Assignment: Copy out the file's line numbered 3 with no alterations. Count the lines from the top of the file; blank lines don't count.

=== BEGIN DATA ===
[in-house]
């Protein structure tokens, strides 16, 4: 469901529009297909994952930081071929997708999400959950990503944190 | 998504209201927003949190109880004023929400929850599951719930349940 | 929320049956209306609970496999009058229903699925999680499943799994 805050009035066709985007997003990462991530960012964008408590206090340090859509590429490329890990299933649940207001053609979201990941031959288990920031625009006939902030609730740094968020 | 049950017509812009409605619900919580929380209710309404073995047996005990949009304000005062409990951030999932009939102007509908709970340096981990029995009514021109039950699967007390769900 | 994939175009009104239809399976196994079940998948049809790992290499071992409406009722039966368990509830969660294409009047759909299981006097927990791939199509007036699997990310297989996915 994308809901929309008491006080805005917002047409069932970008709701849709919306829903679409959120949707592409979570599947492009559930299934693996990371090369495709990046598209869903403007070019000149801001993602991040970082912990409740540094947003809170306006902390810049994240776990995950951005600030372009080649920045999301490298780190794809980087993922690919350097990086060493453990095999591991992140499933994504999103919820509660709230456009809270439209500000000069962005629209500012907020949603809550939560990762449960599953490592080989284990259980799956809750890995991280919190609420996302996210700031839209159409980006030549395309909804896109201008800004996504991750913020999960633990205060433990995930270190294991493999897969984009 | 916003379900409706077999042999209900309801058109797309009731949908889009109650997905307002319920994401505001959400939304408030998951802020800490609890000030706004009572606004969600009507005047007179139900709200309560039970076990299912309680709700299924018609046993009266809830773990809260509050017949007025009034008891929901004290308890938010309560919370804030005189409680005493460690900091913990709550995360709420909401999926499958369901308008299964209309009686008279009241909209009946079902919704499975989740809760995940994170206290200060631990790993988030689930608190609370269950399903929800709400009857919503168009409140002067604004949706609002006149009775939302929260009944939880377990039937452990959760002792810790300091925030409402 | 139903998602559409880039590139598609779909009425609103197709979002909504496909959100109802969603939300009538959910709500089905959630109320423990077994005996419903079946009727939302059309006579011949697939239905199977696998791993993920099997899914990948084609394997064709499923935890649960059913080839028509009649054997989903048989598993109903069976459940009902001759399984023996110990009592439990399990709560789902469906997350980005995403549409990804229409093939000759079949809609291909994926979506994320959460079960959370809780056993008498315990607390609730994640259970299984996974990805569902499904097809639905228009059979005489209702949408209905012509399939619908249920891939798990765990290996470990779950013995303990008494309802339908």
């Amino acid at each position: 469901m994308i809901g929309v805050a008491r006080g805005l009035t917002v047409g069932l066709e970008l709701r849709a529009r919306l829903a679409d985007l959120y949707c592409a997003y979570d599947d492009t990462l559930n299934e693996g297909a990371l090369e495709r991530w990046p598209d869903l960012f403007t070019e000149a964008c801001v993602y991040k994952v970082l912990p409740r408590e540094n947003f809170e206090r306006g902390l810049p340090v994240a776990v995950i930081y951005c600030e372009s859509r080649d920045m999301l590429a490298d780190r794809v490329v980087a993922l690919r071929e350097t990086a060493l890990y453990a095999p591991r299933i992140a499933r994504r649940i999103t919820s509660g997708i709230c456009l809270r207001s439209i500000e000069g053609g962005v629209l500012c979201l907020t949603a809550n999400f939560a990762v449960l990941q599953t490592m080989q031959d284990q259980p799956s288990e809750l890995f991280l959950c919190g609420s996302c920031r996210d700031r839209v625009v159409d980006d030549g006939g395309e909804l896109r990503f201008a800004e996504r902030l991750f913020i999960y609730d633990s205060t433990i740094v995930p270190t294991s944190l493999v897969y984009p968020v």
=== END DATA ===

């Amino acid at each position: 469901m994308i809901g929309v805050a008491r006080g805005l009035t917002v047409g069932l066709e970008l709701r849709a529009r919306l829903a679409d985007l959120y949707c592409a997003y979570d599947d492009t990462l559930n299934e693996g297909a990371l090369e495709r991530w990046p598209d869903l960012f403007t070019e000149a964008c801001v993602y991040k994952v970082l912990p409740r408590e540094n947003f809170e206090r306006g902390l810049p340090v994240a776990v995950i930081y951005c600030e372009s859509r080649d920045m999301l590429a490298d780190r794809v490329v980087a993922l690919r071929e350097t990086a060493l890990y453990a095999p591991r299933i992140a499933r994504r649940i999103t919820s509660g997708i709230c456009l809270r207001s439209i500000e000069g053609g962005v629209l500012c979201l907020t949603a809550n999400f939560a990762v449960l990941q599953t490592m080989q031959d284990q259980p799956s288990e809750l890995f991280l959950c919190g609420s996302c920031r996210d700031r839209v625009v159409d980006d030549g006939g395309e909804l896109r990503f201008a800004e996504r902030l991750f913020i999960y609730d633990s205060t433990i740094v995930p270190t294991s944190l493999v897969y984009p968020v």